Olympic silver medalist Erik Kynard had a few words of advice for a group of Toledo teenagers: set goals, be a leader, make the most of your time, and be confident.
“You can do anything,” said Kynard, 21, a Toledo native who came in second in the high jump in London last summer.
A senior at Kansas State University, where he is majoring in business entrepreneurship, he was home for Thanksgiving and spoke to a group of 20 wide-eyed boys and girls in the teen room of the West Toledo branch of the YMCA on Tuesday night (Nov. 20).
Kynard credits positive thinking, discipline, and being independent -- combined with physical talent – for reaching the pinnacle of his chosen sport.
He said William Gladieux, who teaches at Kynard’s alma mater, Rogers High School, gave him a metal bar engraved with the saying, “What would you attempt to do today if you could not fail?”
“That’s how you have to live – like you cannot fail,” Kynard told the teens. “You don’t take a test in class and say, ‘Oh, I’m going to fail.’”
In a casual conversation with the group, Kynard said he has great confidence when he gets on the apron and prepares to jump, even telling the bar that it’s “time to get out of the way.”
The lanky, 6-foot-4-inch athlete cleared 7 feet, 7.75 inches in London, coming in second to Ivan Ukhov of Russia, who cleared the bar at 7 feet, 8.75 inches to win gold.
Kynard said he hates losing and is looking forward to the next Olympics, in Rio de Janeiro in 2016, where he is aiming for gold.
In a separate interview, Kynard credited his success in sports and in life to his Christian faith.
“That’s what helps me get over a bar that’s over my head. God is everything to me,” he said.
He recalled a statement by Bishop Michael Pitts of Toledo’s Cornerstone Church that has been an ongoing inspiration to him: “The ability to believe and to have faith is the strongest power in the world today.”
“I just believe that I’m God’s absolute best. With faith, hard work and dedication, I believe I can accomplish anything,” Kynard said. "Whatever I do in life, I know I'm going to be successful."
He prays before every competition, he said, and credits his mother, grandfather, and other family members for influencing his Christian faith.
His mother, Brandynn Adams, 38, said she always tells her children that they are “God’s absolute best.”
“When you believe you are God’s absolute best, why wouldn’t you go to the Olympics? When you’re God’s absolute best, why wouldn’t you make 10 tackles in a football game? When you’re God’s absolute best, why wouldn’t you score 30 points in a basketball game? That’s the mantra we raised our family by.”
When Erik finished second in London, Adams knew her son would be disappointed because he is fiercely competitive. But when she asked Kynard how he was doing, she said he replied, “’Mom, I’m blessed.’”
“His discipline and his focus and his roots – he is rooted like a tree planted by the water -- allow him to not be afraid,” Adams said. “He knows who he is. He is God’s absolute best.”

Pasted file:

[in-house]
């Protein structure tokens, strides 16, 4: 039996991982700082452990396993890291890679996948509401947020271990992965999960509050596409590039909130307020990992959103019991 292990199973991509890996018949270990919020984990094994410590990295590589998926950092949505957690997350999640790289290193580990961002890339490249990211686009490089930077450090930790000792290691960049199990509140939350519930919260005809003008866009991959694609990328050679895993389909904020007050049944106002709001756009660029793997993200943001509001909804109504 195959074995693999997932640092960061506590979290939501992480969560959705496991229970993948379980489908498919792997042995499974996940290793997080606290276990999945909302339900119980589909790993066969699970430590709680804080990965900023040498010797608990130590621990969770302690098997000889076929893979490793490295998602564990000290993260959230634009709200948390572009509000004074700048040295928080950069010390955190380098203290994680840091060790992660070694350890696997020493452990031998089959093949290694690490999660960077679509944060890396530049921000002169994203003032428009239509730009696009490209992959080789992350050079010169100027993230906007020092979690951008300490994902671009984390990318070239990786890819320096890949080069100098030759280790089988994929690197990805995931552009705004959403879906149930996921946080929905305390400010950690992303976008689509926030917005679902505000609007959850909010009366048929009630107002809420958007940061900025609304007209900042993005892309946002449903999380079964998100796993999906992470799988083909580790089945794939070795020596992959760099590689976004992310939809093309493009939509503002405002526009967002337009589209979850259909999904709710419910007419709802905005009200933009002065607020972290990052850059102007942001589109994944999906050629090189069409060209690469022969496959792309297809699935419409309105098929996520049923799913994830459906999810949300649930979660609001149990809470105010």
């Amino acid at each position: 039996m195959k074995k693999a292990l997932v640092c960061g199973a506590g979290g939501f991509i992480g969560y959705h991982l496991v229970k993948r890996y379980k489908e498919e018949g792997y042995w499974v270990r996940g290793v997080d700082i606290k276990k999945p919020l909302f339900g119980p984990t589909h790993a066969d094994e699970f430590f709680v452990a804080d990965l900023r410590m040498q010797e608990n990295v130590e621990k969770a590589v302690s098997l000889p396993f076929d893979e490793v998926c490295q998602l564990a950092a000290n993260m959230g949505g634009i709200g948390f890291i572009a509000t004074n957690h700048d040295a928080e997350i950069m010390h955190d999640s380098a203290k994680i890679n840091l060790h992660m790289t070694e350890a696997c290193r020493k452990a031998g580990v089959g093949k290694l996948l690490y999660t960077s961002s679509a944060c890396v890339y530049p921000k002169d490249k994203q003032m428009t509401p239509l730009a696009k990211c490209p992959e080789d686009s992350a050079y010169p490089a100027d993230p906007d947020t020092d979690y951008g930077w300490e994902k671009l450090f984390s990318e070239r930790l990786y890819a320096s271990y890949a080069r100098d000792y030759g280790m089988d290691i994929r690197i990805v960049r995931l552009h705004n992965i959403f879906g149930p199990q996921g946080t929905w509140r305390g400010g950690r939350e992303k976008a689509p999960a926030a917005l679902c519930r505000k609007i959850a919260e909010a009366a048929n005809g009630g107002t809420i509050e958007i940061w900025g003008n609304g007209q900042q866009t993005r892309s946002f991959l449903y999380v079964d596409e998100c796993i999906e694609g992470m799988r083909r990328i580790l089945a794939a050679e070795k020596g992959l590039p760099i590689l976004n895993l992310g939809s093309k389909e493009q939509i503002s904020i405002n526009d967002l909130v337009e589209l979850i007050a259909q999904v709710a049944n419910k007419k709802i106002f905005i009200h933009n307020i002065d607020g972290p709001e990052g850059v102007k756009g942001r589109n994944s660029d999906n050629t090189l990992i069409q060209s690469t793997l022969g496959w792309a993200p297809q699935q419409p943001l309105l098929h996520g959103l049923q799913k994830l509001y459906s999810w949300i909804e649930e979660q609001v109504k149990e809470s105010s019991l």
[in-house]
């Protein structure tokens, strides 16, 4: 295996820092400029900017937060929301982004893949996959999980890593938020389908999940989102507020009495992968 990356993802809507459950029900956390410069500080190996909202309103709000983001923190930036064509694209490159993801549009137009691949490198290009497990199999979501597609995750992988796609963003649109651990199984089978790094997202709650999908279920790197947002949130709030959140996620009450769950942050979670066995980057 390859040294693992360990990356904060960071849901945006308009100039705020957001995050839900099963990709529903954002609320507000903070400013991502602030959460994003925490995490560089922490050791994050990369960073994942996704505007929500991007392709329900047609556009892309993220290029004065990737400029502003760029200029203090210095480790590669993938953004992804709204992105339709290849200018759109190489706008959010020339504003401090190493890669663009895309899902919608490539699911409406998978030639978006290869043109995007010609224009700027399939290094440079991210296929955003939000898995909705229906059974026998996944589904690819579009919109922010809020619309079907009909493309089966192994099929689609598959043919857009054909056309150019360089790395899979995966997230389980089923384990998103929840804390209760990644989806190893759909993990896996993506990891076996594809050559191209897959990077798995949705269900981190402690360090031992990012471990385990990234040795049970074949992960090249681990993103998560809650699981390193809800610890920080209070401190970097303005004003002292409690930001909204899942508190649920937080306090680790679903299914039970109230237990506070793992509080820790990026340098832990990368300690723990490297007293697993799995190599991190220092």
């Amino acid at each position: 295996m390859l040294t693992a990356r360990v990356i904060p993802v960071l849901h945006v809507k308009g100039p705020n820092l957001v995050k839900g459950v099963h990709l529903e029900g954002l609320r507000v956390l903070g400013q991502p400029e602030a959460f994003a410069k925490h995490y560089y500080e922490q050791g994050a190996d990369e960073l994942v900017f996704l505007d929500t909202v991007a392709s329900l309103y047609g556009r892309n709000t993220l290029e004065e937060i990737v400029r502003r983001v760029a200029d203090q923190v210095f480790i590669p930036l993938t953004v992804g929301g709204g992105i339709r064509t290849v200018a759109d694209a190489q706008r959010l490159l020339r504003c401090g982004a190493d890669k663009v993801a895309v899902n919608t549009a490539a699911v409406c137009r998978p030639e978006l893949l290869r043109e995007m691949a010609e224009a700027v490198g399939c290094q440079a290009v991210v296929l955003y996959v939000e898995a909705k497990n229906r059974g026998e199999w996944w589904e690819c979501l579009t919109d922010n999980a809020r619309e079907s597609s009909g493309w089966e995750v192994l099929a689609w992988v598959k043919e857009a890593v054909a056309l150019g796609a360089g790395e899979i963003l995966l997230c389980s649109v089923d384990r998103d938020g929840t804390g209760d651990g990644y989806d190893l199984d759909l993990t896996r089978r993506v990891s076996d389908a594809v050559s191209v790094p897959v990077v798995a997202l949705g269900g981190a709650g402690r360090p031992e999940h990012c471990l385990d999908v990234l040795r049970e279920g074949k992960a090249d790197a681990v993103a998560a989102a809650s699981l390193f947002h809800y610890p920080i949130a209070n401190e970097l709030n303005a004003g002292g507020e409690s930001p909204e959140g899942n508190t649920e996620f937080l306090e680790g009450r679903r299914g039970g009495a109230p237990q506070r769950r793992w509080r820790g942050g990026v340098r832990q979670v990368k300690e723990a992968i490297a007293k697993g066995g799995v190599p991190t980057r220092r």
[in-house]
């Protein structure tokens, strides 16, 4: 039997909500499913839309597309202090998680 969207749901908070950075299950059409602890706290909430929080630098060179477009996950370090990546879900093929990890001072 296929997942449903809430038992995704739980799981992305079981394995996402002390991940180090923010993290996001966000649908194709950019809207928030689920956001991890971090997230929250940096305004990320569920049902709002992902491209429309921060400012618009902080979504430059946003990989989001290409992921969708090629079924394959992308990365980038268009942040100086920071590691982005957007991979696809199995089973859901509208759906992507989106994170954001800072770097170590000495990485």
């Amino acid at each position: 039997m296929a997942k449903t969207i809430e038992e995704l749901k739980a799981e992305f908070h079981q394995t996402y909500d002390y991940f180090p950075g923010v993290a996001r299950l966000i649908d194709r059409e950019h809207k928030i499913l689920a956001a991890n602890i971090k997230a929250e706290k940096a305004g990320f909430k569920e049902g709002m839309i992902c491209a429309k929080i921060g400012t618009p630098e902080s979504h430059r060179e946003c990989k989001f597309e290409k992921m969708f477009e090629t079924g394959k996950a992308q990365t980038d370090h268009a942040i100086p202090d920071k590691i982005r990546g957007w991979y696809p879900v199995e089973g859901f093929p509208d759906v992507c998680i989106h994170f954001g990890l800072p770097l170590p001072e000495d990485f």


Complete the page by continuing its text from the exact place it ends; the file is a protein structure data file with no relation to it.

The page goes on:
Kynard told the teens that they need to be leaders, not followers, and that they should choose their friends wisely.
“If somebody is doing something that’s not correct, like they’re failing all their classes, they’ve been arrested three times, why would you follow them?” he asked.
“Just lead, man. So many people just want to be followers.”
Kynard also advised the teenagers to listen to their elders.
“You need the ability to observe, to listen for direction. Let people guide you. It’s like having a GPS,” he said. “Your parents aren’t going to steer you in the wrong direction. Be willing to follow the lead of capable individuals.”
He scoffed at people who party all the time as if they have reason to celebrate.
“Why do you go out every weekend and party? What are you celebrating? What did you do this week that was so great that you have to go out and celebrate Friday, Saturday and Sunday? I’ve done nothing in my life that deserves celebrating every weekend,” the Olympian said.
He said too many people are caught in a loop of drinking and partying just like they did in high school.
“You can set your watch to them. They do the same thing all the time.”
Then he realized his daily routine was predictable, but in a different way.
“You can set your watch to me, too. I do the same things all the time. Only this week I do them better,” Kynard said.
Josh Heaston, the YMCA’s Christian emphasis director, arranged for Kynard to speak to the group. He said the Olympian has extraordinary discipline, from working out to maintaining a healthful diet.
Kynard acknowledges that he's a workaholic. “You’ve got to be a workaholic” to succeed at the top level, he said.
His coach at Kansas State is always telling him to slow down, or to not lift so much weight, he said.
Kynard always dreamed of competing in the Olympics, he said, and the only time he didn’t dream about it was when he was in London last summer.
“I went to bed and I slept and I didn’t have any dreams. Because I was living them,” Kynard said.